Manganese dioxide nanorod technology could lead to a better capacitor

April 16, 2013 by Marcia Goodrich
Building a better capacitor with custom nanorods
The non-aligned manganese dioxide nanorods on the left were made using conventional methods. The aligned nanorods on the right were grown in Desheng (Dennis) Meng's lab at Michigan Technological University using electrophoretic deposition. Using aligned nanorods, Meng's group was able to build a superior chemical capacitor. Credit: Sunand Santhanagopalan

( —A new process for growing forests of manganese dioxide nanorods may lead to the next generation of high-performance capacitors.

As an energy- for batteries and capacitors, manganese dioxide has a lot going for it: it's cheap, environmentally friendly and abundant. However, chemical capacitors made with manganese dioxide have lacked the power of the typical carbon-based physical capacitor. Michigan Technological University scientist Dennis Desheng Meng theorized that the situation could be improved if the manganese dioxide were made into nanorods, which are like nanotubes, only solid instead of hollow. However, a stumbling block has been making manganese dioxide nanorods with the right set of attributes. Until now, researchers have been able to grow nanorods that either have the best or were aligned, but not both.

Now, Meng's research group has developed a technique to grow manganese dioxide nanorods that are not only straight and tall (at least by nano-standards), but also have the optimal , known as α-MnO2.

This minimizes the internal resistance, allowing the capacitor to charge and discharge repeatedly without wearing out. That's a recipe for a better capacitor: it can store more energy, extract that energy more quickly, and work longer between rechargings. Plus, it can be used over and over again. Even after Meng's group recharged their capacitor more than 2,000 times, it was still able to regain over 90 percent of its original charge.

Meng's device belongs to the family of chemical, or reduction-oxidation, capacitors. They are hybrids between physical supercapacitors, which release a burst of energy and discharge quickly, and batteries, which generally store more energy and release it gradually over a longer period. Typically, chemical capacitors have more energy and less power than the physical ones.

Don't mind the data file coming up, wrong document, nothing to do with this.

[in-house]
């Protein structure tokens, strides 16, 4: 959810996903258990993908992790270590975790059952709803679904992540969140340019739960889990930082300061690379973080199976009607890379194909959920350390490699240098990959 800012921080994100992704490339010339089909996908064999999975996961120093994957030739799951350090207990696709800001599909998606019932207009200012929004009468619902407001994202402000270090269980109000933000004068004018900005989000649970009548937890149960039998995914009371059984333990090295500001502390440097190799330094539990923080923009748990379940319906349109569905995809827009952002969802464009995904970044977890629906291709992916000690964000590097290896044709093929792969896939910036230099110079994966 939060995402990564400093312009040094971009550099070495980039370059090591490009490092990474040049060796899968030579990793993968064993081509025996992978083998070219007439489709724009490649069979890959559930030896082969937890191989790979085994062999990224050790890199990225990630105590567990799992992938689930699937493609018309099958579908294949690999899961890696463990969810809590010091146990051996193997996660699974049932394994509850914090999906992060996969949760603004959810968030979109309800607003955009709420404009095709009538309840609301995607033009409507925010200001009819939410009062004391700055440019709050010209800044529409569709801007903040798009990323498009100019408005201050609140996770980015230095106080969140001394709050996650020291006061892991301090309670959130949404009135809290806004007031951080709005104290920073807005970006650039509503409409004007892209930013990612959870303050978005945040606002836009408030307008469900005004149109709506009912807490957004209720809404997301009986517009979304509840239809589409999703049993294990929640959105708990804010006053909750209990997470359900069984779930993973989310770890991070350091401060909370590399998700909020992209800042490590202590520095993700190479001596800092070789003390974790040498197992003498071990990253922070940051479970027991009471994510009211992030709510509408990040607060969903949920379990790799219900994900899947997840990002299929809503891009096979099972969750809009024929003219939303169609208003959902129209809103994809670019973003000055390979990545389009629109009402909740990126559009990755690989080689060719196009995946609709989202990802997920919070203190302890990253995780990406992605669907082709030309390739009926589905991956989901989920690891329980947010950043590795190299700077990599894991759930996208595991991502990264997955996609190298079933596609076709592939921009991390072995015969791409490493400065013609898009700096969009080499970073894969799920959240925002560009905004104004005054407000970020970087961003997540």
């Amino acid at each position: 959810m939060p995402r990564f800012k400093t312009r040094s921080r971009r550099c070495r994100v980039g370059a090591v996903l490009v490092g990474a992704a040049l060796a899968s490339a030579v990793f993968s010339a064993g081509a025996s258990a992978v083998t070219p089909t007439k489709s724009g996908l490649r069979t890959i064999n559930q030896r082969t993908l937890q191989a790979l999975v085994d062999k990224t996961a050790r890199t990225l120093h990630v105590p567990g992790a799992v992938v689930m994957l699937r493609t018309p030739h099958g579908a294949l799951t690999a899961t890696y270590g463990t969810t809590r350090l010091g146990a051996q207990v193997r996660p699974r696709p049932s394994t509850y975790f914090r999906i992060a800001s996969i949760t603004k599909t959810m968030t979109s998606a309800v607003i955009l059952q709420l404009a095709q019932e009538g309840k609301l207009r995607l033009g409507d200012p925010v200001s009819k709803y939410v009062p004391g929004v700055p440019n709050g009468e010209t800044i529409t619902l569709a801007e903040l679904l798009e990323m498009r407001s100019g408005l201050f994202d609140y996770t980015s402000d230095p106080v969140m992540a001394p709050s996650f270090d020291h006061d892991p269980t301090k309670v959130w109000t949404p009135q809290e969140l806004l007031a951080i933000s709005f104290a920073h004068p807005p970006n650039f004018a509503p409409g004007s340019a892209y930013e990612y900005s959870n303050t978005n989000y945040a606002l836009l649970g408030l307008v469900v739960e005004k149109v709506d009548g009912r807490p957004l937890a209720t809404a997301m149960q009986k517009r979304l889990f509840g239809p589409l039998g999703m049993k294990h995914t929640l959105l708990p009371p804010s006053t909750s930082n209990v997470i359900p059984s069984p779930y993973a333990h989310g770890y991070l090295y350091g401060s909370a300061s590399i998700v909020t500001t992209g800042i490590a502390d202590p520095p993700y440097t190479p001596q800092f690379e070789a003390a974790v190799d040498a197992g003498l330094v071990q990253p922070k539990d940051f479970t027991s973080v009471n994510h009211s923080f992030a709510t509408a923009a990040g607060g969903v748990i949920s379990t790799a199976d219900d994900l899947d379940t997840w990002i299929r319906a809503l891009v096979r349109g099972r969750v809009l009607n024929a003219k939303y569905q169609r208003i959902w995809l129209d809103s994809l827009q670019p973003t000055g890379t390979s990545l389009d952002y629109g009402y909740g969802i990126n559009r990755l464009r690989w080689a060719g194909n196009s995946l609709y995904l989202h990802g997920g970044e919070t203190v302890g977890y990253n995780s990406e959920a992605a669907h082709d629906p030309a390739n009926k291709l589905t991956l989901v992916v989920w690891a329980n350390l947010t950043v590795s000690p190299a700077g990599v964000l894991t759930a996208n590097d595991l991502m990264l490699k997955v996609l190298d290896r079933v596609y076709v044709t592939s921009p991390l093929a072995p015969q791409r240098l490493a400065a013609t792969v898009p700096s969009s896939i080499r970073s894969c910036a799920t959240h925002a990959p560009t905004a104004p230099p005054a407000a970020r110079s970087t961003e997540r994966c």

The chemical capacitors made with Meng's manganese dioxide nanorods offer the best of both worlds: they hold more energy, like a battery, plus they yield even more power than a comparable carbon-based physical .

His team was able to grow a nanoforest of manganese dioxide nanorods using electrophoretic deposition, a technique in which small particles are deposited on a substrate under the influence of an electric field. The process is not especially difficult. "We did it in a lab, but this is scalable manufacturing," he says. "We can continuously print it out in a roll-to-roll manner, and you can make the substrate very large if you like."

Capacitors made with manganese dioxide nanorods could help hybrid and electric vehicles accelerate more quickly or could be coupled with solar cells. "The process also opens the door for many other applications, not just ," says Meng.

Explore further: High-performance energy storage

More information: Meng's research is described in the article "Scalable High-Power Redox Capacitors with Aligned Nanoforests of Crystalline MnO2 Nanorods by High-Voltage Electrophoretic Deposition" (, which was published online Feb. 1 in ACS Nano.

Related Stories

High-performance energy storage

July 3, 2007

North Carolina State University physicists have recently deduced a way to improve high-energy-density capacitors so that they can store up to seven times as much energy per unit volume than the common capacitor.

Clothing the body electric

June 29, 2012

( -- Over the years, the telephone has gone mobile, from the house to the car to the pocket. The University of South Carolina's Xiaodong Li envisions even further integration of the cell phone – and just about ...

Recommended for you

Physicists develop new technique to fathom 'smart' materials

November 26, 2015

Physicists from the FOM Foundation and Leiden University have found a way to better understand the properties of manmade 'smart' materials. Their method reveals how stacked layers in such a material work together to bring ...

Mathematicians identify limits to heat flow at the nanoscale

November 24, 2015

How much heat can two bodies exchange without touching? For over a century, scientists have been able to answer this question for virtually any pair of objects in the macroscopic world, from the rate at which a campfire can ...

New sensor sends electronic signal when estrogen is detected

November 24, 2015

Estrogen is a tiny molecule, but it can have big effects on humans and other animals. Estrogen is one of the main hormones that regulates the female reproductive system - it can be monitored to track human fertility and is ...


Adjust slider to filter visible comments by rank

Display comments: newest first

Whydening Gyre
1 / 5 (1) Apr 16, 2013
This article is a little more descriptive than the other one of micro super batteries
not rated yet Apr 17, 2013
I liked the descriptive nature of the article.

Please sign in to add a comment. Registration is free, and takes less than a minute. Read more

Click here to reset your password.
Sign in to get notified via email when new comments are made.